Three shallow, brackish lakes – Manzala, Burullus and Edku – at the northern end of the Nile Delta on the Mediterranean coast, have high economic, industrial and historical value. Covering an area of 1,360km2, Lake Manzala is the largest coastal lake in Egypt, extending from the Damietta to the Suez Canal in the east. It contributes 4.2% of annual fish production. The 420km2 Lake Burullus is connected to the Rosetta by the small Brimbal canal. In 1988, the international Ramsar Convention designated the lake as a nature reserve due to its importance as a wetland, fishery and resting area for migrating birds to and from Europe. The 62.78km2 Lake Edku in the western part of the Nile Delta is the main source of fish and irrigation in the delta. As a results of discharging a high amount of irrigation and wastewater with high concentration of nutrient to the lakes, these lakes have experienced rapid eutrophication in recent years, which is threatening the aquatic life and reducing the lakes’ economic value.[9], [10]

Egypt’s Water Crisis: Current Situation and Future Trends

Nile delta pollution
Photo 2: Egyptian woman washes clothes on pollution Canal at the Nile Delta town of Al-Borollos, 300 km north of Cairo in 2008. (Source: Nasser Nouri, Flickr)

The average per capita freshwater availability in Egypt has been steadily declining from about 1,893m3 per year in 1959 to about 900m3 in 2000 and 700m3 in 2012. This puts the country below the World Bank’s water scarcity threshold of 1,000m³ of renewable water available per capita per year.[11] Per capita water availability is expected to continue dropping to 534m3 by 2030, below the international water poverty limit.[12] According to the government, Egypt’s population is predicted to reach 98.7 million by 2025, further increasing the competition for water. Developments in Sudan, Ethiopia and other riparian countries could impact water availability to Egypt.[13]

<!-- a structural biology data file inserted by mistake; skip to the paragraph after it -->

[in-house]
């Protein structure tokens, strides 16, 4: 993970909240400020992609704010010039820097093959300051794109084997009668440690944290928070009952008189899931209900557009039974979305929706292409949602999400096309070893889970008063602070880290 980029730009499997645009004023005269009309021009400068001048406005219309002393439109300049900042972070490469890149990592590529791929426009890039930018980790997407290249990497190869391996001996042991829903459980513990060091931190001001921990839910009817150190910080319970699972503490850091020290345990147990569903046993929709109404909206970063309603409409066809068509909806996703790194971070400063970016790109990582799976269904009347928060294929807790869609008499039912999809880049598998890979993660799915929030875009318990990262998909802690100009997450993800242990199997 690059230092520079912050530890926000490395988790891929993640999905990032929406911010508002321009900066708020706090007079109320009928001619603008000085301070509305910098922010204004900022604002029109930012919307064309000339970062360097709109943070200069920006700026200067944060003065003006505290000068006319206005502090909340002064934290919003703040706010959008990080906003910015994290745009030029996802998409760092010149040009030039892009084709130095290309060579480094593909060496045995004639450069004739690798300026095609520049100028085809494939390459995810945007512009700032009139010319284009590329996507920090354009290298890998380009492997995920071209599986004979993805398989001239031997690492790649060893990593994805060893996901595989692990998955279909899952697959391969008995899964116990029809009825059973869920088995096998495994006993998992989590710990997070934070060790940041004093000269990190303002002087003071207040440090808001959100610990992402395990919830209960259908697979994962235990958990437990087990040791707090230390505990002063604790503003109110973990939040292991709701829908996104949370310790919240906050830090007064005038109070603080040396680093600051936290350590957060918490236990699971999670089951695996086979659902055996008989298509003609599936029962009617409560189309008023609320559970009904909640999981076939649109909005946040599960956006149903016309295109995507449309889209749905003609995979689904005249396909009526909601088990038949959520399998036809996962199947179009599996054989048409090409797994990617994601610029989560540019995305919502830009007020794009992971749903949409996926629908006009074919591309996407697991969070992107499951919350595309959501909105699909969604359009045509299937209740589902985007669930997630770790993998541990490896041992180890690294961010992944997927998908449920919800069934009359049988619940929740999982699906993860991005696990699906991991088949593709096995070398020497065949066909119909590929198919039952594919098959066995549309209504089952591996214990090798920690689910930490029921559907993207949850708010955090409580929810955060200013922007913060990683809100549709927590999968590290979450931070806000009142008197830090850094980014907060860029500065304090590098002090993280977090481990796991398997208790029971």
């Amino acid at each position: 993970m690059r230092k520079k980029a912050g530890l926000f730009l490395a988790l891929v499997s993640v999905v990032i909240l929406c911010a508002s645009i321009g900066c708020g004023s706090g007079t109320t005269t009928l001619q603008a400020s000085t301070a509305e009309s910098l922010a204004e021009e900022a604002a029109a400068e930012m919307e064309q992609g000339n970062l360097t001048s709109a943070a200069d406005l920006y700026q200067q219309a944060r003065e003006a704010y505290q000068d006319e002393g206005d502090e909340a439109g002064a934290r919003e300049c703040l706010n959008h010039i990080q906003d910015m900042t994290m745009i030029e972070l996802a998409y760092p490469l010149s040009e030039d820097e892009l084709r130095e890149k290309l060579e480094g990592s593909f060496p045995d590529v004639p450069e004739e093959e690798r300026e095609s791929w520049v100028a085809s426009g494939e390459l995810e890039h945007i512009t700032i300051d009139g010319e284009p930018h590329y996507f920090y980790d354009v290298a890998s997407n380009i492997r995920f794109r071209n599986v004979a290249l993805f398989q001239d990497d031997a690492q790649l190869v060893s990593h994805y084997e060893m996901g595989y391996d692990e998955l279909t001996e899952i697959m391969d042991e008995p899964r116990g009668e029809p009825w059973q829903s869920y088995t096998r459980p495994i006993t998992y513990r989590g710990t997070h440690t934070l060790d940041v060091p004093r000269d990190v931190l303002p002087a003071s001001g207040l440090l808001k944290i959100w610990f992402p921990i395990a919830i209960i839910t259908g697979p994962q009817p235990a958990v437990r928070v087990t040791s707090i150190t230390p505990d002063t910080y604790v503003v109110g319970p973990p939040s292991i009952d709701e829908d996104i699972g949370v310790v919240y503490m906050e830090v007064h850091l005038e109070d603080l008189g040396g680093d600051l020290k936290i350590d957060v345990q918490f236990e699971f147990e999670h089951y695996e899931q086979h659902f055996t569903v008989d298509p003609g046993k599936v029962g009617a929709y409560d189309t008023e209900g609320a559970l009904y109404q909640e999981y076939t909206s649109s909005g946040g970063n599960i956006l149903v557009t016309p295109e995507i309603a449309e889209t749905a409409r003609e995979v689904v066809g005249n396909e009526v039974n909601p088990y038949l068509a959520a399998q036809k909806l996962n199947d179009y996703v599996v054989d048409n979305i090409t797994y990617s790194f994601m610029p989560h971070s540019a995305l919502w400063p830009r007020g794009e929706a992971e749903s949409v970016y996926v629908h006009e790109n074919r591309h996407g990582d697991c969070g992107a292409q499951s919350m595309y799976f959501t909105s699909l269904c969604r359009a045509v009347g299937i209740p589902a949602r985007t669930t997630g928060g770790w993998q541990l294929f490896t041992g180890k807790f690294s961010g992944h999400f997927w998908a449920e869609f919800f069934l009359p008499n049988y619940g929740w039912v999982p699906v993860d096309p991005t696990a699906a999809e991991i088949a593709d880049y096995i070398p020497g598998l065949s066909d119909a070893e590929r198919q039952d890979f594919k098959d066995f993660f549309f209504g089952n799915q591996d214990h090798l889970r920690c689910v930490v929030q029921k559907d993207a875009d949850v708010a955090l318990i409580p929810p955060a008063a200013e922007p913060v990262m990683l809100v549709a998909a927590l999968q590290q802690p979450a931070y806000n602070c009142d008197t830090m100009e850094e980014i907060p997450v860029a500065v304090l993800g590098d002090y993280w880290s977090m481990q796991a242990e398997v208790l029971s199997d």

Economic growth is also threatening the quantity and quality of Egypt’s water resources, exacerbating the existing issue of shallow groundwater contamination from industrial chemicals and excessive fertilizer and pesticide use. In addition, farmers still overwhelmingly practise inefficient flood irrigation, which results in evaporative loss and over-irrigation, causing soil damage and rises in groundwater tables.[14] According to the Ministry of Water Resources and Irrigation, Egypt already uses 127 per cent of its water resources and will need 20% more water by 2020. This means that 27% of the water used is imported via food and other products, and this could rise to 47% by 2020.

Nile pollution
Photo 3: Garbage accumulating at the end of a branch canal, Nile Delta, near Alexandrie (Source: François Molle, Flicker)

The United Nations predicts that Egypt could be water scarce by 2025. Assuming continued population growth and taking into account the land reclamation projects in the desert and the fact that more than 50% of the cereals consumed are already imported, Egypt cannot meet its food demand by relying on Nile water for irrigation.[15] Adding to this precarious situation, surface water evaporation in Lake Nasser is thought to exceed the earlier estimated amount. The current average evaporation rate is 7 mm and it is expected to be 7.3 mm by 2050. [16] In other words, Egypt is already utilizing most of the Nile’s flow, and it plans to use even more. According to the Ministry of Water Resources and Irrigation, there is a deficit in the national water budget of about 19.5 BCM [17].